I encourage you to read the whole post as it is well written and thought provoking. For my part, I shall say this –
– I am very grateful to Clarissa Aykroyd for reminding me that Leigh Fermor mentioned Alexander! It is not beyond the realms of possibility that I have mentioned this before, but I had forgotten if so and it is always nice to be reminded
As a lifelong fan of all Tolkien’s works I appreciated the connection that she made between him and Alexander. Insofar as they thought much and lived/wrote about heroism the two men are quite similar.
Her mention of Alexander gives me a reason here to mention a thought I had after finishing the book: how different Orthodoxy is to ancient Greek religion. Or is it? This kind of question really demands a post but I can immediately think of one point of connection: hospitality. In antiquity, Greeks were morally obliged to be hospitable (see Laura Gill’s Orestes: The Great Lion, which has been discussed elsewhere on this blog, for an example of this). So were the monks of Mt Athos. There is difference between them, though; for the ancients, they had to be hospitable or else. The monks were hospitable to Leigh Fermor for a positive reason – the love of Christ. Humans being humans, though, his passage was eased by a letter of introduction from the Ecumenical Patriarch of Constantinople.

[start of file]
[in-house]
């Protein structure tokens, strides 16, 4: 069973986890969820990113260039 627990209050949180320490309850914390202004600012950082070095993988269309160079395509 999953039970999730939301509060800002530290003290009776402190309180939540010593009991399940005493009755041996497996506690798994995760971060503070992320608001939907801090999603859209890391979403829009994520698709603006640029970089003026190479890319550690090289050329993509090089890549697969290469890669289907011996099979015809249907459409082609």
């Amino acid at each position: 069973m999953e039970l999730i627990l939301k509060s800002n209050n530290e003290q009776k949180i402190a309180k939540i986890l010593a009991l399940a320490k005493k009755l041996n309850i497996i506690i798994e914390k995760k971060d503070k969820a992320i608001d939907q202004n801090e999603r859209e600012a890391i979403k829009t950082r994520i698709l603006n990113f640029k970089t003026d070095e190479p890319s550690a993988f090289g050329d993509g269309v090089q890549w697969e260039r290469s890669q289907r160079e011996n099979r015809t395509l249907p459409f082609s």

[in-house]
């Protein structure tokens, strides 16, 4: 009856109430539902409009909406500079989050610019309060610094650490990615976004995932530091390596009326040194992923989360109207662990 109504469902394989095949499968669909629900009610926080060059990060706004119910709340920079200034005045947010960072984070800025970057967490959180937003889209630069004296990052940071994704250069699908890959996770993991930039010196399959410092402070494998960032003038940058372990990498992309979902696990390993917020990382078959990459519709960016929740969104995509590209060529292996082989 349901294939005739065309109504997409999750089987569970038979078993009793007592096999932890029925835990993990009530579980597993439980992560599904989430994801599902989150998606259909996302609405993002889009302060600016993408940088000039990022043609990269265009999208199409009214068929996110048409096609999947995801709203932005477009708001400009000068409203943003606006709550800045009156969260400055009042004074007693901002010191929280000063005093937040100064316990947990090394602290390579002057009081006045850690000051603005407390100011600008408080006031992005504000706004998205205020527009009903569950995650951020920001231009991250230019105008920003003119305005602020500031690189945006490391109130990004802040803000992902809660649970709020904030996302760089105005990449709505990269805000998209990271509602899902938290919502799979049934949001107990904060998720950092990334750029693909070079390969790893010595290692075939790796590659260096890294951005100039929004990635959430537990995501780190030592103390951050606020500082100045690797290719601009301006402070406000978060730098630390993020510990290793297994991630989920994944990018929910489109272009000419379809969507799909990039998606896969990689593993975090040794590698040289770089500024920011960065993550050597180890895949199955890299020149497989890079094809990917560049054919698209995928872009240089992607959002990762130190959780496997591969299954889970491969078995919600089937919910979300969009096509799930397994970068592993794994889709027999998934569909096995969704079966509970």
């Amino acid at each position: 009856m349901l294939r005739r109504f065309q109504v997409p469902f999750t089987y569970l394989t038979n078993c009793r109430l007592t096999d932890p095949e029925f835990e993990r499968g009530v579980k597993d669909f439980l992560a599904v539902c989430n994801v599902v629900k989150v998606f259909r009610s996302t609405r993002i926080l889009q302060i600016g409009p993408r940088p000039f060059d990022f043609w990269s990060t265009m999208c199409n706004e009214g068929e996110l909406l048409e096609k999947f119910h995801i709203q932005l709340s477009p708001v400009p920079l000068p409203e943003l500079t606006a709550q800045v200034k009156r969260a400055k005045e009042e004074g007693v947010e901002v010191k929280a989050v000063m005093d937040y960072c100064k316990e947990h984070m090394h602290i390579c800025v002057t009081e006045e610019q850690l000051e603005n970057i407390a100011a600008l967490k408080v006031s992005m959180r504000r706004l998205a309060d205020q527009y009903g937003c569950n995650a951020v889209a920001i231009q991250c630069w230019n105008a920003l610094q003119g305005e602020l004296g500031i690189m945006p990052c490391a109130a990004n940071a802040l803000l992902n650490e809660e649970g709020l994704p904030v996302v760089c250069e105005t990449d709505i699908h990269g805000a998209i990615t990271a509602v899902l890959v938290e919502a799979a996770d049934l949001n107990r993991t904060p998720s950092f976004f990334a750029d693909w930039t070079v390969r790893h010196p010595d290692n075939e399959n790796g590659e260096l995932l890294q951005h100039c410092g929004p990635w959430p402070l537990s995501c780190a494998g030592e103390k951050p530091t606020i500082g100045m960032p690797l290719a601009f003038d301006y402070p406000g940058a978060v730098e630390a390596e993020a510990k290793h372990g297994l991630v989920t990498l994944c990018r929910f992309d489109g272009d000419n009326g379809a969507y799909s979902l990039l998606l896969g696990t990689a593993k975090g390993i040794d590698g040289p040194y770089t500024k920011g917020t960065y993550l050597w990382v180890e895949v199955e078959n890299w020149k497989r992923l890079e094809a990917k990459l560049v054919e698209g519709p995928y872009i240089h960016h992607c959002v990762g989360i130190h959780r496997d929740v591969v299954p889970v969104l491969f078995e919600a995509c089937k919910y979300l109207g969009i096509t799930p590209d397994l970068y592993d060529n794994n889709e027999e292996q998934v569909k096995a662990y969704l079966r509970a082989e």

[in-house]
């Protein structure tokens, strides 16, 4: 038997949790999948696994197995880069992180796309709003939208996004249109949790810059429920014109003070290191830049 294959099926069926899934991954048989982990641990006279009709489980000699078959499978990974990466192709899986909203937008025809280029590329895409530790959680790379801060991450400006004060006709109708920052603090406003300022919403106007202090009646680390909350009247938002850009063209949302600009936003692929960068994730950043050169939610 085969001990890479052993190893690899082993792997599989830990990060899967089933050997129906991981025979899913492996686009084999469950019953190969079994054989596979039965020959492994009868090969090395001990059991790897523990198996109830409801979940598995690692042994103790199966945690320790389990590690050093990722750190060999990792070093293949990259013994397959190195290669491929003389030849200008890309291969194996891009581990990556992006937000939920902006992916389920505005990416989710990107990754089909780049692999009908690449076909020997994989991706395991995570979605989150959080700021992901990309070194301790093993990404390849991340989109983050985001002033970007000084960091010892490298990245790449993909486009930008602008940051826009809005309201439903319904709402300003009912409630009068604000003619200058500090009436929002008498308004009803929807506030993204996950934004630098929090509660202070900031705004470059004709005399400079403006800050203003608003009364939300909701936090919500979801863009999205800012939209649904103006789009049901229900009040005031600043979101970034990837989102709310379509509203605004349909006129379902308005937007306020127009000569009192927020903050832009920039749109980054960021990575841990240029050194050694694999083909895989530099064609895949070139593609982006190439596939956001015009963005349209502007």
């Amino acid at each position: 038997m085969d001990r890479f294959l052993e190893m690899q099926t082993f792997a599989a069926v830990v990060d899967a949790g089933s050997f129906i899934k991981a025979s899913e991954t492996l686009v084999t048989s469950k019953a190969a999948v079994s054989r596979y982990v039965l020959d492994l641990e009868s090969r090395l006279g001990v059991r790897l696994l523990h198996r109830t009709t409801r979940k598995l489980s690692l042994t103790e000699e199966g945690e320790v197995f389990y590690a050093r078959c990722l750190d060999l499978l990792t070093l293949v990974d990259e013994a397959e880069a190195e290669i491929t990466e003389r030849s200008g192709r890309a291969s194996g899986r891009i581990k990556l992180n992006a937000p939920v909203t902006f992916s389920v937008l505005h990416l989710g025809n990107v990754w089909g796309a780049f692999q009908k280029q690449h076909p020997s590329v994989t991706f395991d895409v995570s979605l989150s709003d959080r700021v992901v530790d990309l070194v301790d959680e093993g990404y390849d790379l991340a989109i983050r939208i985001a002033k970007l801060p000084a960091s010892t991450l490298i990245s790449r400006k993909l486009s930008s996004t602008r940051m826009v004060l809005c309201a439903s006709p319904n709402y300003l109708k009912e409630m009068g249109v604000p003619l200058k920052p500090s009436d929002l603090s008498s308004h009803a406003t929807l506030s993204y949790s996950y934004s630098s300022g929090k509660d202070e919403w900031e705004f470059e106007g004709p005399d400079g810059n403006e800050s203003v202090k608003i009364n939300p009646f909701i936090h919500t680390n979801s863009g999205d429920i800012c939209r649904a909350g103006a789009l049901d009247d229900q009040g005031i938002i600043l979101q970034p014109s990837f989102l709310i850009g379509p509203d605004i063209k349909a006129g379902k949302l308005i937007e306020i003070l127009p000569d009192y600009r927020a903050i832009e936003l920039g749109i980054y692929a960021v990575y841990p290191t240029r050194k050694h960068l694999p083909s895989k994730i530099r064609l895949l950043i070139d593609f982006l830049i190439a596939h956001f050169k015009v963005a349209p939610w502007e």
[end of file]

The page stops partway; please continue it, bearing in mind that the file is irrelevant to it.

To conclude, here is a wonderful photograph I discovered on Tumblr – posted along with a few others by a user called ‘kyrosk’. It shows Mount Athos from Mount Olympus. So near… yet that road that connects them would not support even the lightest footfall.

Mount Athos from Mount Olympus

Mount Athos from Mount Olympus

Categories: Books, Of The Moment | Tags: , , | 2 Comments

Alexander and… Leaf by Niggle

A man spends his life dedicated to a single work. When he dies suddenly, the work remains unfinished. After his death, it is broken up and eventually lost.
This could be a summary of the life of Alexander the Great but is actually the plot of Leaf by Niggle by J. R. R. Tolkien.
Well, I say ‘the plot’; in fact, the story goes much further as we find out what happens to Niggle after his ‘death’. It is, at least on one level, a meditation on purgatory.